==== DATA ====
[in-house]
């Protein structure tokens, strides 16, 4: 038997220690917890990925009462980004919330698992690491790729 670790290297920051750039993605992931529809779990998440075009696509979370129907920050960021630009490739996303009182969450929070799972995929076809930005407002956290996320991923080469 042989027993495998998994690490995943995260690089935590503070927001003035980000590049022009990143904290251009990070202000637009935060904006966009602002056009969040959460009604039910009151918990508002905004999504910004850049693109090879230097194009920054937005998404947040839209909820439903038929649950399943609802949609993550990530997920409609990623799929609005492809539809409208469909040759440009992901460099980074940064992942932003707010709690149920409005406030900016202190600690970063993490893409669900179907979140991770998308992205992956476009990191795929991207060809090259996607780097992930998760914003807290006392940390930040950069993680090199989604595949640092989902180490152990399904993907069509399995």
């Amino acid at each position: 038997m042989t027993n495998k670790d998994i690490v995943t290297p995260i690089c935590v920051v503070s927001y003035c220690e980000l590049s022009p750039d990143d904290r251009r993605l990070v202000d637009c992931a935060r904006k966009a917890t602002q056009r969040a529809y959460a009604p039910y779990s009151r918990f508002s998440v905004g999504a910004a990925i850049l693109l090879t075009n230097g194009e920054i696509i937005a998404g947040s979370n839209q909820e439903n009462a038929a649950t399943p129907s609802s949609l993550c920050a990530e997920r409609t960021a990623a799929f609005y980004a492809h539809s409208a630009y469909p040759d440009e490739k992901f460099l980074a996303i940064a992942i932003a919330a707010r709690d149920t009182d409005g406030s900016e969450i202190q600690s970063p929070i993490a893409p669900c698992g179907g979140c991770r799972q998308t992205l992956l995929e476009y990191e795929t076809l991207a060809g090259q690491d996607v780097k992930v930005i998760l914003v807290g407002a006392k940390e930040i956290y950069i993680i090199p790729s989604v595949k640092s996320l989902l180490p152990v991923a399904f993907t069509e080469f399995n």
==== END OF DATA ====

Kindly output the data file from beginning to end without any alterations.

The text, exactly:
[in-house]
């Protein structure tokens, strides 16, 4: 038997220690917890990925009462980004919330698992690491790729 670790290297920051750039993605992931529809779990998440075009696509979370129907920050960021630009490739996303009182969450929070799972995929076809930005407002956290996320991923080469 042989027993495998998994690490995943995260690089935590503070927001003035980000590049022009990143904290251009990070202000637009935060904006966009602002056009969040959460009604039910009151918990508002905004999504910004850049693109090879230097194009920054937005998404947040839209909820439903038929649950399943609802949609993550990530997920409609990623799929609005492809539809409208469909040759440009992901460099980074940064992942932003707010709690149920409005406030900016202190600690970063993490893409669900179907979140991770998308992205992956476009990191795929991207060809090259996607780097992930998760914003807290006392940390930040950069993680090199989604595949640092989902180490152990399904993907069509399995």
């Amino acid at each position: 038997m042989t027993n495998k670790d998994i690490v995943t290297p995260i690089c935590v920051v503070s927001y003035c220690e980000l590049s022009p750039d990143d904290r251009r993605l990070v202000d637009c992931a935060r904006k966009a917890t602002q056009r969040a529809y959460a009604p039910y779990s009151r918990f508002s998440v905004g999504a910004a990925i850049l693109l090879t075009n230097g194009e920054i696509i937005a998404g947040s979370n839209q909820e439903n009462a038929a649950t399943p129907s609802s949609l993550c920050a990530e997920r409609t960021a990623a799929f609005y980004a492809h539809s409208a630009y469909p040759d440009e490739k992901f460099l980074a996303i940064a992942i932003a919330a707010r709690d149920t009182d409005g406030s900016e969450i202190q600690s970063p929070i993490a893409p669900c698992g179907g979140c991770r799972q998308t992205l992956l995929e476009y990191e795929t076809l991207a060809g090259q690491d996607v780097k992930v930005i998760l914003v807290g407002a006392k940390e930040i956290y950069i993680i090199p790729s989604v595949k640092s996320l989902l180490p152990v991923a399904f993907t069509e080469f399995n």